Azahari and his cohorts are tapping into the resources of other radical groups, such as Kompak, based in Sulawesi; the Indonesian Mujahideen Movement, whose leader is Abu Bakar Ba’asyir, the alleged former head of Jemaah Islamiyah; and Darul Islam, a 55-year-old network that spawned most of the newer offshoots, including Jemaah Islamiyah.

Afraid of being seen as Western pawns by the country’s Muslim majority, the past four presidents have declined to crack down as hard as they could have on these radical groups, thereby allowing them to expand. The government and its people are now paying the price, having to quell extensive periods of unrest and prevent terrorist attacks with security and intelligence forces which, until very recently, were far from first-rate.

Having said all this, the radicalism must be placed in context. Despite its impact, the movement’s numbers are tiny and not growing fast. And despite the perceived global assault on Islam, the majority of Indonesia’s 190-million Muslims remain moderate. Islam arrived in Indonesia through trade rather than conquest, so not only does it lack some of the characteristics prevalent elsewhere, but it is also diluted by cultural traditions that predate its arrival. This is becoming manifest in domestic politics: Islamist parties are faring well, but only because they espouse clean, well-run government and shy away from demanding an Islamic state.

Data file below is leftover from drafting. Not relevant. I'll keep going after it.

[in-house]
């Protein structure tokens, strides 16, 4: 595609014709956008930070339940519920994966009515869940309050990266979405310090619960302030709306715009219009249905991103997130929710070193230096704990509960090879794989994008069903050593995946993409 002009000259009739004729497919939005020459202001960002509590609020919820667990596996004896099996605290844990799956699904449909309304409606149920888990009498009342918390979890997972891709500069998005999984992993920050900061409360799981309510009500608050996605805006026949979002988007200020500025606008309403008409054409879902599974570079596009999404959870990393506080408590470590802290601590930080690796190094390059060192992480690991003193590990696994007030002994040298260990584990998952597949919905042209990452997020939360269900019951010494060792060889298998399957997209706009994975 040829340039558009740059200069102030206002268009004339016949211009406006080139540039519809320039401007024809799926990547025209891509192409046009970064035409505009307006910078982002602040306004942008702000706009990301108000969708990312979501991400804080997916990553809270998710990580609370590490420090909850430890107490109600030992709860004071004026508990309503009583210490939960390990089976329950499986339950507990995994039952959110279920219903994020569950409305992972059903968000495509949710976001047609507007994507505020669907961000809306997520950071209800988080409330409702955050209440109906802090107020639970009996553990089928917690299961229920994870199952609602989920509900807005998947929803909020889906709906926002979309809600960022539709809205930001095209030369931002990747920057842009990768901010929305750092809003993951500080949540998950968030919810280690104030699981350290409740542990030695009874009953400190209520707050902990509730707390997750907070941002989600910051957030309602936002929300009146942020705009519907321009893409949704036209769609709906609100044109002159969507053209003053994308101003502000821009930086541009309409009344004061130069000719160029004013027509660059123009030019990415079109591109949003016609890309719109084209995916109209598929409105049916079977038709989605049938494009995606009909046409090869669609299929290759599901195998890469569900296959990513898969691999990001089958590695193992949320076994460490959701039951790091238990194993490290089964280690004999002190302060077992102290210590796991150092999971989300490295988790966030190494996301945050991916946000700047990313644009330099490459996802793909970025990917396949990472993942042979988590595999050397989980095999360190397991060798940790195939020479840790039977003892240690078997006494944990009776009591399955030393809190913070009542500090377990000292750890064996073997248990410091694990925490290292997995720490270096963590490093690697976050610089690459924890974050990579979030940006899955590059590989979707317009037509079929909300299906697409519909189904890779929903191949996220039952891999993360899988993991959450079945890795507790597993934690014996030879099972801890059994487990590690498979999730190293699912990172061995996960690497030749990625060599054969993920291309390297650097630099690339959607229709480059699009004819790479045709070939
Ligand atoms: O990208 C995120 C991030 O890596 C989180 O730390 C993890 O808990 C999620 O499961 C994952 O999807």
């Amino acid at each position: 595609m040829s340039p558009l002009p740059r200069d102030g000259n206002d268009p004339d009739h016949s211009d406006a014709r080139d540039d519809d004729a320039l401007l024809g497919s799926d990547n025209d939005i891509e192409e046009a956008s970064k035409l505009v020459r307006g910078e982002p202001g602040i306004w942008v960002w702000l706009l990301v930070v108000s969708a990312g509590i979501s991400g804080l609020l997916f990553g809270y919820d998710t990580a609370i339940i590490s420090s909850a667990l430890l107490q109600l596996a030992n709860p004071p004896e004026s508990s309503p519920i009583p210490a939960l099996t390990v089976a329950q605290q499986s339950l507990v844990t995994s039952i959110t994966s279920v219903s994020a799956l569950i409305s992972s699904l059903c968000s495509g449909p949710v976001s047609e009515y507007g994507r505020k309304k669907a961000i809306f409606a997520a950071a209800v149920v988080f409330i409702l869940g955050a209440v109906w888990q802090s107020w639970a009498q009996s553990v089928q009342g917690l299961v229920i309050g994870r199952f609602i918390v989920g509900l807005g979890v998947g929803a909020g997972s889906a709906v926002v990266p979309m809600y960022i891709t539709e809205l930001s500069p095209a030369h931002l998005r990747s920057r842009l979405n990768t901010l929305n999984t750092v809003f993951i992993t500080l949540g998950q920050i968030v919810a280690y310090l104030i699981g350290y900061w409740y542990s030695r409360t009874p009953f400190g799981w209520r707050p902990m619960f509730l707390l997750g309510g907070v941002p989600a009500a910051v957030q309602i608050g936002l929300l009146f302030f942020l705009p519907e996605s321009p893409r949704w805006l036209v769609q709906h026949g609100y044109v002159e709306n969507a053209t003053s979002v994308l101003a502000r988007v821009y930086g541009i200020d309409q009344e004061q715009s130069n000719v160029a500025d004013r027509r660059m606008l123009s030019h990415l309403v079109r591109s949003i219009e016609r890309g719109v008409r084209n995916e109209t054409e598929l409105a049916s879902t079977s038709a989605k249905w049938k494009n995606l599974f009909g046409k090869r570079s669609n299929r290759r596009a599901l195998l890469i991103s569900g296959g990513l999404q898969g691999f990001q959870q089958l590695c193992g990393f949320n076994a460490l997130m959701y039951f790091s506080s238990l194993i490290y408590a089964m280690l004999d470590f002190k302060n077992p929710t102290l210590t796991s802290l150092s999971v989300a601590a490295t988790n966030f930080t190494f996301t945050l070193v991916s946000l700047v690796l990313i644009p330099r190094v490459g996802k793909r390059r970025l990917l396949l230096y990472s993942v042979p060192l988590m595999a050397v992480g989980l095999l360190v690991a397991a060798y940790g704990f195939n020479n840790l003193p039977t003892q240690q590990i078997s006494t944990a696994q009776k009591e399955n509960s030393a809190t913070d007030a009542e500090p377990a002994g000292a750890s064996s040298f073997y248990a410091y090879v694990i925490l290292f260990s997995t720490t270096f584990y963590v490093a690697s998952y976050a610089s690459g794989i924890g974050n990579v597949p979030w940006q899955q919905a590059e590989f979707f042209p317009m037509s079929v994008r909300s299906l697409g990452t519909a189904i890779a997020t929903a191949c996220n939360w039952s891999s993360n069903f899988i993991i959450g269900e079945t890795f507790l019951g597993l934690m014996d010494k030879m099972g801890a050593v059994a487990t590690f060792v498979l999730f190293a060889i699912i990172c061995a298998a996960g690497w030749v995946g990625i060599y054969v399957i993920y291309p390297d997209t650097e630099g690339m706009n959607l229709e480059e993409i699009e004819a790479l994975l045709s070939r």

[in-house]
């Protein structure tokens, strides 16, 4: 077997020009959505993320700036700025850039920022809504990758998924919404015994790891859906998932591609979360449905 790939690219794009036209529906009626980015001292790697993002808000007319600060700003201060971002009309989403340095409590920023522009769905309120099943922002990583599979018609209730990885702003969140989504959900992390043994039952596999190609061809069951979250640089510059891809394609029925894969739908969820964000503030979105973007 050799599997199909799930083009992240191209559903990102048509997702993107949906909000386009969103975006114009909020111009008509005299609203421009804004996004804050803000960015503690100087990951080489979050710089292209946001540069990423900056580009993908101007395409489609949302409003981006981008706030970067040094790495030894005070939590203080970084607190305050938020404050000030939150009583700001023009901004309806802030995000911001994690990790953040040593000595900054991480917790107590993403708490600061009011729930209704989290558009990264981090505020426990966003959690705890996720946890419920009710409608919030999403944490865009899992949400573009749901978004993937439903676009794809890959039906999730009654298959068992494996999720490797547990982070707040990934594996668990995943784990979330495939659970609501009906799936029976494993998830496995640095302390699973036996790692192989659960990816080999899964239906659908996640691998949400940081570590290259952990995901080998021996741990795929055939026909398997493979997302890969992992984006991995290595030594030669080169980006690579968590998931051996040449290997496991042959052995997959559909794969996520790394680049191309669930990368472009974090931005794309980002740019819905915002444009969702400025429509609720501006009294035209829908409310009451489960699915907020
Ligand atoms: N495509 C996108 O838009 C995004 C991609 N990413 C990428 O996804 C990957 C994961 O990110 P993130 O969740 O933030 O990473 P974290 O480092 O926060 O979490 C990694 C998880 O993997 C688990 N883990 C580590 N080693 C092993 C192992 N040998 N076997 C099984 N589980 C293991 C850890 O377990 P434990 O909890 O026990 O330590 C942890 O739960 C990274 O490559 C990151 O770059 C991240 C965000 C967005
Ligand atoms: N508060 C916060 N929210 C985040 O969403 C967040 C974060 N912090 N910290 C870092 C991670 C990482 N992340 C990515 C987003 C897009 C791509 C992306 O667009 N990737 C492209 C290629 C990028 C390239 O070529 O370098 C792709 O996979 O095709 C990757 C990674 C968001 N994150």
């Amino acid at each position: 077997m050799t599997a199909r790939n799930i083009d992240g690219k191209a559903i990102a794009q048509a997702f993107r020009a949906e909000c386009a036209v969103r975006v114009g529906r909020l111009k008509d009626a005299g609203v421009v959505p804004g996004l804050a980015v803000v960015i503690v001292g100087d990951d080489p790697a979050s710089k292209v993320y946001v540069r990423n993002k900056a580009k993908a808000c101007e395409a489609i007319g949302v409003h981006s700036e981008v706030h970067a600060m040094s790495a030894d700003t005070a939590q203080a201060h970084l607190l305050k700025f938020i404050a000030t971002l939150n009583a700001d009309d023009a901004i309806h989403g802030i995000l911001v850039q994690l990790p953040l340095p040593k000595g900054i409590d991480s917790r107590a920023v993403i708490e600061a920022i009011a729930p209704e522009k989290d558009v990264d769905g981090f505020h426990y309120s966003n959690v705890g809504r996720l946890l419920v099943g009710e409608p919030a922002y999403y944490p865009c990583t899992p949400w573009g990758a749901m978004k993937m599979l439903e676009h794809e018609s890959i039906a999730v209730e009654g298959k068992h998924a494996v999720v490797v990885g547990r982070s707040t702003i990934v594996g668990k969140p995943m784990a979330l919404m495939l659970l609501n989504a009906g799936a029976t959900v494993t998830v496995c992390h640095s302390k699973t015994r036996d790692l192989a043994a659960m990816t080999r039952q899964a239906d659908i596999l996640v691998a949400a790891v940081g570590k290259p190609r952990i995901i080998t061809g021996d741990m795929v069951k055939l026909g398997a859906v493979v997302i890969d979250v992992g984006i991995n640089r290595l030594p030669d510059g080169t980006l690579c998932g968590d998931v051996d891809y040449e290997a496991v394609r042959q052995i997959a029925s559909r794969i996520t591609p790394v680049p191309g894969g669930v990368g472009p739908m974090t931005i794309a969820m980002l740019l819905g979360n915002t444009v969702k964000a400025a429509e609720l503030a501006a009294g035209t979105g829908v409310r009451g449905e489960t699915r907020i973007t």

And history cannot be ignored. Radical Islam was born during the colonial era but was violently repressed during the 32-year dictatorship of General Suharto, supported by the West. When his regime collapsed in 1998, it was as if the lid had been blown off a pressure cooker. Radicalism thrived on the oxygen it had been starved of.

The other major development in Indonesia since 1998 is that it has transformed itself into a flourishing democracy. Indonesians directly elected their president for the first time this year and a return to authoritarianism seems unlikely. A new respect for law and order means that Indonesia is not willing to copy Malaysia and Singapore -- or the United States -- by detaining alleged militants and terrorists indefinitely without charge.

The Bali bombings are undoubtedly a partial consequence of this openness and no one doubts there will be more attacks. While the great majority of the nation condemns them, there seems to be an acceptance that giving everyone a voice is part of the price of becoming a democracy.